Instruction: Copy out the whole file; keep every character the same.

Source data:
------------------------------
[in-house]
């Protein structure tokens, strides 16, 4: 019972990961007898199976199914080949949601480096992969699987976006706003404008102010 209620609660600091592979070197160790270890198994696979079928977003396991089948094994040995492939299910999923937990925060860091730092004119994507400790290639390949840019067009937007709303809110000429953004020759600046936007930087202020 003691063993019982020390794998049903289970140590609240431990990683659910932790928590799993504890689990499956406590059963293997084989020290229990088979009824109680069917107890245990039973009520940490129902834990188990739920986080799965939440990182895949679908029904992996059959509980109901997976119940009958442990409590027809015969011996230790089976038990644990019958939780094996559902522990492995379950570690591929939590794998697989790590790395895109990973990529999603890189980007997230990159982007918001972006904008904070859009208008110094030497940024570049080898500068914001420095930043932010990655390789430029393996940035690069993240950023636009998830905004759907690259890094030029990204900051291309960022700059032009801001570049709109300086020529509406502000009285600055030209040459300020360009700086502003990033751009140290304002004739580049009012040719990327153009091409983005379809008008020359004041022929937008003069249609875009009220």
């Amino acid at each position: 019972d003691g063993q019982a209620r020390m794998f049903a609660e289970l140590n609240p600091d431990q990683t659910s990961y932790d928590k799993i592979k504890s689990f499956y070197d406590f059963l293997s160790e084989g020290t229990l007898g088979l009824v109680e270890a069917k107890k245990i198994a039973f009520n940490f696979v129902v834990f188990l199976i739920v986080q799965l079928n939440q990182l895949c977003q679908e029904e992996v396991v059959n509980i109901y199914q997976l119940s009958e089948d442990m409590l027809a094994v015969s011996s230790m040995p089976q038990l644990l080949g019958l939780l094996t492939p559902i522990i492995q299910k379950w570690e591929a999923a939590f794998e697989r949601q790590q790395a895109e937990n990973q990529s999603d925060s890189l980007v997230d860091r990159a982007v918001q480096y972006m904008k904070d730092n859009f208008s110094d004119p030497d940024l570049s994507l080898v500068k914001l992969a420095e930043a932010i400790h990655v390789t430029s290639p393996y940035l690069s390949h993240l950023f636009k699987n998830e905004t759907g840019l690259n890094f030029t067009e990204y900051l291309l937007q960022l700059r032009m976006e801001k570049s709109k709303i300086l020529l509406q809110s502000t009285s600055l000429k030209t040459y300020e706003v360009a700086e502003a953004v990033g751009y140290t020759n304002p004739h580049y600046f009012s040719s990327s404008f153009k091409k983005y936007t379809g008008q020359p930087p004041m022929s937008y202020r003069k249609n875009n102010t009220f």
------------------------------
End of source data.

[in-house]
């Protein structure tokens, strides 16, 4: 019972990961007898199976199914080949949601480096992969699987976006706003404008102010 209620609660600091592979070197160790270890198994696979079928977003396991089948094994040995492939299910999923937990925060860091730092004119994507400790290639390949840019067009937007709303809110000429953004020759600046936007930087202020 003691063993019982020390794998049903289970140590609240431990990683659910932790928590799993504890689990499956406590059963293997084989020290229990088979009824109680069917107890245990039973009520940490129902834990188990739920986080799965939440990182895949679908029904992996059959509980109901997976119940009958442990409590027809015969011996230790089976038990644990019958939780094996559902522990492995379950570690591929939590794998697989790590790395895109990973990529999603890189980007997230990159982007918001972006904008904070859009208008110094030497940024570049080898500068914001420095930043932010990655390789430029393996940035690069993240950023636009998830905004759907690259890094030029990204900051291309960022700059032009801001570049709109300086020529509406502000009285600055030209040459300020360009700086502003990033751009140290304002004739580049009012040719990327153009091409983005379809008008020359004041022929937008003069249609875009009220």
């Amino acid at each position: 019972d003691g063993q019982a209620r020390m794998f049903a609660e289970l140590n609240p600091d431990q990683t659910s990961y932790d928590k799993i592979k504890s689990f499956y070197d406590f059963l293997s160790e084989g020290t229990l007898g088979l009824v109680e270890a069917k107890k245990i198994a039973f009520n940490f696979v129902v834990f188990l199976i739920v986080q799965l079928n939440q990182l895949c977003q679908e029904e992996v396991v059959n509980i109901y199914q997976l119940s009958e089948d442990m409590l027809a094994v015969s011996s230790m040995p089976q038990l644990l080949g019958l939780l094996t492939p559902i522990i492995q299910k379950w570690e591929a999923a939590f794998e697989r949601q790590q790395a895109e937990n990973q990529s999603d925060s890189l980007v997230d860091r990159a982007v918001q480096y972006m904008k904070d730092n859009f208008s110094d004119p030497d940024l570049s994507l080898v500068k914001l992969a420095e930043a932010i400790h990655v390789t430029s290639p393996y940035l690069s390949h993240l950023f636009k699987n998830e905004t759907g840019l690259n890094f030029t067009e990204y900051l291309l937007q960022l700059r032009m976006e801001k570049s709109k709303i300086l020529l509406q809110s502000t009285s600055l000429k030209t040459y300020e706003v360009a700086e502003a953004v990033g751009y140290t020759n304002p004739h580049y600046f009012s040719s990327s404008f153009k091409k983005y936007t379809g008008q020359p930087p004041m022929s937008y202020r003069k249609n875009n102010t009220f």